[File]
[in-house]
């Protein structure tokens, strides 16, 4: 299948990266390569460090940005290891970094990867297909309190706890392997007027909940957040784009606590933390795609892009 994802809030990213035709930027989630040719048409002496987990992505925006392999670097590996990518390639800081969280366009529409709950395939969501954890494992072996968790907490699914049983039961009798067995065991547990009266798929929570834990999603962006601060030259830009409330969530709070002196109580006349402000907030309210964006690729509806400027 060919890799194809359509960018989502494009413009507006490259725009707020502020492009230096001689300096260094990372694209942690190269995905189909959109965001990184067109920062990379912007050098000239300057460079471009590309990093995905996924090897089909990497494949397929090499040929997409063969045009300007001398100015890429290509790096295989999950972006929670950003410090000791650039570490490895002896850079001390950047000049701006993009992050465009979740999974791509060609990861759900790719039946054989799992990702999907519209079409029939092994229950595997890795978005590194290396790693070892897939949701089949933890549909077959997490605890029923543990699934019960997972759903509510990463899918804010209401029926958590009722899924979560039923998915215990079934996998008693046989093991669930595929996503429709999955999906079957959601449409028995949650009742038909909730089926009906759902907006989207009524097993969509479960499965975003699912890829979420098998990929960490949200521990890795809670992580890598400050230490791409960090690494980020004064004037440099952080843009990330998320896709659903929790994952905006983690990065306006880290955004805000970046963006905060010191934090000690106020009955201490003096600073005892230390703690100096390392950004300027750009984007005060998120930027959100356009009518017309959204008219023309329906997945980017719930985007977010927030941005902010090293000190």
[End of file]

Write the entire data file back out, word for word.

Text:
[in-house]
């Protein structure tokens, strides 16, 4: 299948990266390569460090940005290891970094990867297909309190706890392997007027909940957040784009606590933390795609892009 994802809030990213035709930027989630040719048409002496987990992505925006392999670097590996990518390639800081969280366009529409709950395939969501954890494992072996968790907490699914049983039961009798067995065991547990009266798929929570834990999603962006601060030259830009409330969530709070002196109580006349402000907030309210964006690729509806400027 060919890799194809359509960018989502494009413009507006490259725009707020502020492009230096001689300096260094990372694209942690190269995905189909959109965001990184067109920062990379912007050098000239300057460079471009590309990093995905996924090897089909990497494949397929090499040929997409063969045009300007001398100015890429290509790096295989999950972006929670950003410090000791650039570490490895002896850079001390950047000049701006993009992050465009979740999974791509060609990861759900790719039946054989799992990702999907519209079409029939092994229950595997890795978005590194290396790693070892897939949701089949933890549909077959997490605890029923543990699934019960997972759903509510990463899918804010209401029926958590009722899924979560039923998915215990079934996998008693046989093991669930595929996503429709999955999906079957959601449409028995949650009742038909909730089926009906759902907006989207009524097993969509479960499965975003699912890829979420098998990929960490949200521990890795809670992580890598400050230490791409960090690494980020004064004037440099952080843009990330998320896709659903929790994952905006983690990065306006880290955004805000970046963006905060010191934090000690106020009955201490003096600073005892230390703690100096390392950004300027750009984007005060998120930027959100356009009518017309959204008219023309329906997945980017719930985007977010927030941005902010090293000190």